This logging system ships with the release build, turned on and saving to file by default. It's too late to find out you should have been logging AFTER the bug has occurred, if that bug only occurs once every six months on average and you have no way of reproducing it.

The software typically ships with ERROR, BASIC, STATE_CHANGE and EXCEPTION turned on, but this can be changed in the field via the debug dialog (or a registry/ini/cfg setting, where these things get saved).

Oh and one thing - my debug system generates one file per day. Your requirements may be different. But make sure your debug code starts every file with the date, version of the code you're running, and if possible some marker for the customer ID, location of the system or whatever. You can get a mish-mash of log files coming in from the field, and you need some record of what came from where and what version of the system they were running that's actually in the data itself, and you can't trust the customer/field engineer to tell you what version they've got - they may just tell you what version they THINK they've got. Worse, they may report the exe version that's on the disk, but the old version is still running because they forgot to reboot after replacing. Have your code tell you itself.

That's my brain dumped...

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I think always, always, always add logging when there is an exception, including the message and full stack trace. Beyond that, I think it's pretty subjective to whether or not you use the logs often or not...

I often try to only add logging in critical places where what I am logging should very rarely hit, otherwise you get the problem like he mentioned of logs that grow way too big... this is why logging error cases is the ideal thing to always log (and it's great to be able to see when these error cases are actually being hit so you can inspect the problem further).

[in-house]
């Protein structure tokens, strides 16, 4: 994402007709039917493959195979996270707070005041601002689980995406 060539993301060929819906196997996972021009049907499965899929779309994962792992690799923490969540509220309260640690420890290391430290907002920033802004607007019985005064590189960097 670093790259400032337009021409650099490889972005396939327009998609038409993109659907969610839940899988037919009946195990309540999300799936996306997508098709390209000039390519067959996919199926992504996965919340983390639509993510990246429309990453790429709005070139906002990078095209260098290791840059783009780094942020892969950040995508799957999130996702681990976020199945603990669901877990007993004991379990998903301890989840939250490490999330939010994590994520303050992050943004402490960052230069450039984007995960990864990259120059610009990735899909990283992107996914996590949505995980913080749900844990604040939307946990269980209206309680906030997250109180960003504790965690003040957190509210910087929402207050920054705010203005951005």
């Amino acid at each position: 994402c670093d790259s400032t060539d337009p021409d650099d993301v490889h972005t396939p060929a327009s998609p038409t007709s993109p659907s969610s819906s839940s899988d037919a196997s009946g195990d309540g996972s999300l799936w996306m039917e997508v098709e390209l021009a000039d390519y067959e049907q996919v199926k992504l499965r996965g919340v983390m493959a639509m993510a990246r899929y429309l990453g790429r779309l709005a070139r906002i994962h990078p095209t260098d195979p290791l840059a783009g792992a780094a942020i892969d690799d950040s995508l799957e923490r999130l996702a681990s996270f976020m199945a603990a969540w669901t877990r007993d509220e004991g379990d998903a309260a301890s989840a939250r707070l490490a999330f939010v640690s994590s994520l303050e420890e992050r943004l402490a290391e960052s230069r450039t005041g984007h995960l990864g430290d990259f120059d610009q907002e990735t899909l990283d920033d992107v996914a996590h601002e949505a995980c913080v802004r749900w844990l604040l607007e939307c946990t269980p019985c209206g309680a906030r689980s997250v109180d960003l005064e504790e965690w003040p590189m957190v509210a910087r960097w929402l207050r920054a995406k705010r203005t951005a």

Other good things to log are if you have assertions, and your assertions fail, then log it... such as, this query should be under 10 results, if it is bigger there may be a problem, so log it. Of course, if a log statement ends up filling the logs, it is probably a hint to either put it to some sort of "debug" level, or to adjust or remove the log statement. If the logs grow too big, you will often end up ignoring them.

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I take what I consider a traditional approach; some logging, surrounded by conditional defines. For production builds, I turn off the defines.

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I choose to log deliberately as I go, as this means the log data is meaningful:

  • Depending on logging framework you can add level/severity/category information so that the log data can be filtered
  • You can make sure that the right level of information is present, not too much, not too little
  • You know when writing the code which the most important things are, and can therefore ensure they are logged

Using some form of code injection, profiling or tracing tool to generate logs would most likely generate verbose, less useful logs that would be harder to dive into. They may be useful as a debugging aid, however.

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I start by asserting a lot of conditions in my code (in C#, using System.Diagnostics.Assert), but I add logging only where I find, while debugging or putting the system under stress, that I really need to have a way to follow what's happening inside of my code without having a debugger permanently attached.

Otherwise, I prefer using Visual Studio's capability to put traces in the code as special breakpoints (i.e. you insert a breakpoint and right-click it, then select "When hit..." and tell it what to display in that case). There is no need to recompile and it is easy to enable/disable the traces on the fly.

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If you're writing a program that will be used by many people, it's best to have some kind of mechanism to choose what will be logged and what won't. One argument in favor of .logthis() functions is that they can be an excellent replacement for inline comments in some instances (if done properly).

Plus, it helps you narrow down EXACTLY where an error is occurring.

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I agree with Adam, but I also would consider logging things of interest or things that you can demonstrate as achievements as a kind of proof of them happening.

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Log 'em all and let Grep sort 'em out.

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I define a variety of levels and pass in a setting with the config / invocation.

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If you really need logging in your system then your tests are crap or at the very least incomplete and not very thorough. Everything in your system should be a black box as much as possible. Notice how core classes like String dont need logging - the primary reason being they are very well tested and perform as detailed. No surprises.